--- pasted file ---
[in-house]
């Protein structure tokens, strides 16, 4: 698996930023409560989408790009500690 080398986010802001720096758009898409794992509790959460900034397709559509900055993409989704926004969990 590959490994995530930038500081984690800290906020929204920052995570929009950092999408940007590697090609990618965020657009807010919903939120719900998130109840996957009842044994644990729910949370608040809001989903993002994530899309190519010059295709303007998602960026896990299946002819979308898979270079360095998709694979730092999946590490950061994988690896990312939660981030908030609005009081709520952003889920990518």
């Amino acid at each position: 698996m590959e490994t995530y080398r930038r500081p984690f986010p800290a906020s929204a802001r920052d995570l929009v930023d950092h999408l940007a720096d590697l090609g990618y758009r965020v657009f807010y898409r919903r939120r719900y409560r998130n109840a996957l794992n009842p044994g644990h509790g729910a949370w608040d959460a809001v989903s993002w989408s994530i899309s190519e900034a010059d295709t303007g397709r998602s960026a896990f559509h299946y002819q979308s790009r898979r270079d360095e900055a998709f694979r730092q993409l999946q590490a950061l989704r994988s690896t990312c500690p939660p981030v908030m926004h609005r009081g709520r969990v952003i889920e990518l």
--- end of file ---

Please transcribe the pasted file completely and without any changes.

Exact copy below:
[in-house]
């Protein structure tokens, strides 16, 4: 698996930023409560989408790009500690 080398986010802001720096758009898409794992509790959460900034397709559509900055993409989704926004969990 590959490994995530930038500081984690800290906020929204920052995570929009950092999408940007590697090609990618965020657009807010919903939120719900998130109840996957009842044994644990729910949370608040809001989903993002994530899309190519010059295709303007998602960026896990299946002819979308898979270079360095998709694979730092999946590490950061994988690896990312939660981030908030609005009081709520952003889920990518």
């Amino acid at each position: 698996m590959e490994t995530y080398r930038r500081p984690f986010p800290a906020s929204a802001r920052d995570l929009v930023d950092h999408l940007a720096d590697l090609g990618y758009r965020v657009f807010y898409r919903r939120r719900y409560r998130n109840a996957l794992n009842p044994g644990h509790g729910a949370w608040d959460a809001v989903s993002w989408s994530i899309s190519e900034a010059d295709t303007g397709r998602s960026a896990f559509h299946y002819q979308s790009r898979r270079d360095e900055a998709f694979r730092q993409l999946q590490a950061l989704r994988s690896t990312c500690p939660p981030v908030m926004h609005r009081g709520r969990v952003i889920e990518l």